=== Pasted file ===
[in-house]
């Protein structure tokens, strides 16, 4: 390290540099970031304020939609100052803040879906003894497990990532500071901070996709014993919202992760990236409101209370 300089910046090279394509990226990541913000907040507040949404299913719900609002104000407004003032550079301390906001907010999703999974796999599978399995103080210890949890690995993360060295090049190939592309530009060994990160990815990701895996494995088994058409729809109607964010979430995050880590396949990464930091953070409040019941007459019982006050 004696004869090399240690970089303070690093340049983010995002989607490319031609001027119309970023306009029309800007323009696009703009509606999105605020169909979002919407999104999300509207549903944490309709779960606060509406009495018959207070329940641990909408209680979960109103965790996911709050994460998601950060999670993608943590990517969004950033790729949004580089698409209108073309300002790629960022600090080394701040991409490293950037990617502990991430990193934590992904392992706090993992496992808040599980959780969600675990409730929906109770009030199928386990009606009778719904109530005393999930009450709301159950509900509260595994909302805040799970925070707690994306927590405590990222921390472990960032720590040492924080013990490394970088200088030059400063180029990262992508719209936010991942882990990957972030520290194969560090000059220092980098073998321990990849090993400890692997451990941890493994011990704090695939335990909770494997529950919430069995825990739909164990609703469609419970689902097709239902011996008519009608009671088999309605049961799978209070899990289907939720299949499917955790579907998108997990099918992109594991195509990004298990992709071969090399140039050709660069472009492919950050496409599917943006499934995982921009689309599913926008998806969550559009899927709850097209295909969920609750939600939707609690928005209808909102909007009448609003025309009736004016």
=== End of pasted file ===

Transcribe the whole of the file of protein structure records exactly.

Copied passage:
[in-house]
């Protein structure tokens, strides 16, 4: 390290540099970031304020939609100052803040879906003894497990990532500071901070996709014993919202992760990236409101209370 300089910046090279394509990226990541913000907040507040949404299913719900609002104000407004003032550079301390906001907010999703999974796999599978399995103080210890949890690995993360060295090049190939592309530009060994990160990815990701895996494995088994058409729809109607964010979430995050880590396949990464930091953070409040019941007459019982006050 004696004869090399240690970089303070690093340049983010995002989607490319031609001027119309970023306009029309800007323009696009703009509606999105605020169909979002919407999104999300509207549903944490309709779960606060509406009495018959207070329940641990909408209680979960109103965790996911709050994460998601950060999670993608943590990517969004950033790729949004580089698409209108073309300002790629960022600090080394701040991409490293950037990617502990991430990193934590992904392992706090993992496992808040599980959780969600675990409730929906109770009030199928386990009606009778719904109530005393999930009450709301159950509900509260595994909302805040799970925070707690994306927590405590990222921390472990960032720590040492924080013990490394970088200088030059400063180029990262992508719209936010991942882990990957972030520290194969560090000059220092980098073998321990990849090993400890692997451990941890493994011990704090695939335990909770494997529950919430069995825990739909164990609703469609419970689902097709239902011996008519009608009671088999309605049961799978209070899990289907939720299949499917955790579907998108997990099918992109594991195509990004298990992709071969090399140039050709660069472009492919950050496409599917943006499934995982921009689309599913926008998806969550559009899927709850097209295909969920609750939600939707609690928005209808909102909007009448609003025309009736004016």